It’s not outlandish to suggest that, as a breed, YouTube vloggers have narcissistic, paranoid tendencies.
They spend hours talking to the camera about their hopes, hurts, dreams, passions, opinions, grooming habits, food choices, video game skills and other mundane details of their personal lives, then post these ramblings on the internet, expecting that people will care.
What’s surprising — well, not so surprising anymore — is that, often, people do care, as evidenced by the rising tide of social media stars with millions of followers, courted by advertisers and Hollywood studios, some with seven- or eight-figure annual incomes.
It’s hard to dismiss the notion that money and attention have given these vloggers an inflated sense of self when one hears them complain that their free speech rights are being violated when YouTube removes or “demonetizes” their videos for Community Guidelines violations — apparently unaware that, while the First Amendment forbids the U.S. government from infringing on free speech, it doesn’t cover companies removing content from their owned-and-operated platforms.
Vloggers clinging to the idea they’re unique, persecuted snowflakes should take a look at statistics just released by YouTube. In a blog post published on Thursday, the Google-owned company revealed that 90 million people from 196 countries have flagged videos on YouTube since 2006 — more than the population of Egypt — and over a third of them have flagged more than one video.
But, as the old saying goes, just because you’re paranoid, it doesn’t mean that they’re not out to get you. The blog post also noted the number of flags per day is up over 25%, year-over-year.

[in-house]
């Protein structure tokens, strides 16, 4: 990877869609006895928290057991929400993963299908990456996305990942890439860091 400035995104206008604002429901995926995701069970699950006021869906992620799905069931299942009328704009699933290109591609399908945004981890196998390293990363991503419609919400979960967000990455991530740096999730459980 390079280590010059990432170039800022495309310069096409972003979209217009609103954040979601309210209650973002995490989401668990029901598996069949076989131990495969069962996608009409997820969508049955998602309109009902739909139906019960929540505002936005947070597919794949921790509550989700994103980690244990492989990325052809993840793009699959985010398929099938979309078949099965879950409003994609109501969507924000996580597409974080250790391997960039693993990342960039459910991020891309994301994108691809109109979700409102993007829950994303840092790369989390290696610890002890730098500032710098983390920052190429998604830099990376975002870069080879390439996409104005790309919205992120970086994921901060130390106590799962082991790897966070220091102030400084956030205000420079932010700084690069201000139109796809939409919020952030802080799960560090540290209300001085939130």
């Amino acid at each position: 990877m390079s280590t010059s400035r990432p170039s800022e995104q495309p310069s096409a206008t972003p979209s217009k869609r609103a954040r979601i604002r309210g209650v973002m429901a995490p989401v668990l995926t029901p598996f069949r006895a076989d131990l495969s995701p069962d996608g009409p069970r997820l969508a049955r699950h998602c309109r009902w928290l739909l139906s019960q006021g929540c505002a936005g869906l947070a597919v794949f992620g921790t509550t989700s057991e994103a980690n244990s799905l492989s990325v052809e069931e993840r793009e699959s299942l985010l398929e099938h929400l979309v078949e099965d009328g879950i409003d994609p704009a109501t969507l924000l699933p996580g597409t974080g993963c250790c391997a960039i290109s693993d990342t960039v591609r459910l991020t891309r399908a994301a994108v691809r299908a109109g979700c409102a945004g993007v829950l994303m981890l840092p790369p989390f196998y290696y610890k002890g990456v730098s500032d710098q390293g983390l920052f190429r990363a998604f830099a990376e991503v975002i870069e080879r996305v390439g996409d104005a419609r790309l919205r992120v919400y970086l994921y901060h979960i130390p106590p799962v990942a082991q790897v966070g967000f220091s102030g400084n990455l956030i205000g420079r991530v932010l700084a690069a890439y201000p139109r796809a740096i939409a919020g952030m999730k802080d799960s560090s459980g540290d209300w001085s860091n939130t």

“In 2015 alone, we removed 92 million videos for violation of our policies through a mix of user flagging and our spam-detection technology,” wrote Juniper Downs, head of YouTube public policy, in the blog post. “While we are vigilant and fast in removing terrorist content and hate speech, it’s worth noting that it actually represents a very small proportion of the content that violates our guidelines — those two violations account for only 1 percent of the videos removed in 2015.” Videos can also be flagged for spam, sexual content, harassment and violent content.
The blog boasts that YouTube has trained teams, fluent in multiple languages, evaluating the flagged videos 24 hours a day, seven days a week, 365 days a year in time zones around the world.
“They remove content that violates our terms, age-restrict content that may not be appropriate for all audiences, and are careful to leave content up if it hasn’t crossed the line,” Downs wrote. “Flagged content, however, doesn’t automatically get removed. YouTube is an important global platform for information and news, and our teams evaluate videos before taking action in order to protect content that has an educational, documentary, scientific or artistic purpose.”
However, the unparalleled free speech rights provided by the First Amendment in the U.S. do not extend to other countries, and YouTube will restrict content in a country’s domain if it receives a valid legal notice that content violates a local law.
In the spring, the European Commission (EC) and Facebook, Twitter, YouTube and Microsoft unveiled a code of conduct on Tuesday designed to combat the spread of illegal hate speech in countries of the European Union. The companies pledged to review notifications for removal of illegal hate speech in less than 24 hours and remove or disable access to such content, if necessary.
Earlier this week, the EC tightened the screws, proposing another revamp of copyright law that could force YouTube, Dailymotion and other video hosting platforms to proactively scan their videos and remove copyright violators, or face the prospect of paying the proper rights holders. Under current rules, video hosting sites only have to issue takedowns after being notified by rights holders.
“This would effectively turn the internet into a place where everything uploaded to the web must be cleared by lawyers before it can find an audience,” said Caroline Atkinson, Google’s VP of global policy, of the proposed changes.